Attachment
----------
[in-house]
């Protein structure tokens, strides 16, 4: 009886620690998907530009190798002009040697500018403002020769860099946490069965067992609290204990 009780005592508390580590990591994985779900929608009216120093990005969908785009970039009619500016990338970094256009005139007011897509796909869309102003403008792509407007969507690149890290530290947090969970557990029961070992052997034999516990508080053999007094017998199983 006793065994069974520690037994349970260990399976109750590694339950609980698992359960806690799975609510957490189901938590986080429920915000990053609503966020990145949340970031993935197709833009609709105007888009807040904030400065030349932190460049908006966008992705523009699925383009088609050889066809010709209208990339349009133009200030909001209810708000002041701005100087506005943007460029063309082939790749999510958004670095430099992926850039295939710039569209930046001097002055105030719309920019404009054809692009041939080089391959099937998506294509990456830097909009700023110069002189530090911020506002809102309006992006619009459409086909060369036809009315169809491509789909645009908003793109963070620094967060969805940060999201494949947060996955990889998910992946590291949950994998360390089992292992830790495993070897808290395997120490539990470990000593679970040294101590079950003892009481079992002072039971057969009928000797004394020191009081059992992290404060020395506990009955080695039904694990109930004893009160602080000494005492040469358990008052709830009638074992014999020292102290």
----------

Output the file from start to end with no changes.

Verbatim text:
[in-house]
């Protein structure tokens, strides 16, 4: 009886620690998907530009190798002009040697500018403002020769860099946490069965067992609290204990 009780005592508390580590990591994985779900929608009216120093990005969908785009970039009619500016990338970094256009005139007011897509796909869309102003403008792509407007969507690149890290530290947090969970557990029961070992052997034999516990508080053999007094017998199983 006793065994069974520690037994349970260990399976109750590694339950609980698992359960806690799975609510957490189901938590986080429920915000990053609503966020990145949340970031993935197709833009609709105007888009807040904030400065030349932190460049908006966008992705523009699925383009088609050889066809010709209208990339349009133009200030909001209810708000002041701005100087506005943007460029063309082939790749999510958004670095430099992926850039295939710039569209930046001097002055105030719309920019404009054809692009041939080089391959099937998506294509990456830097909009700023110069002189530090911020506002809102309006992006619009459409086909060369036809009315169809491509789909645009908003793109963070620094967060969805940060999201494949947060996955990889998910992946590291949950994998360390089992292992830790495993070897808290395997120490539990470990000593679970040294101590079950003892009481079992002072039971057969009928000797004394020191009081059992992290404060020395506990009955080695039904694990109930004893009160602080000494005492040469358990008052709830009638074992014999020292102290």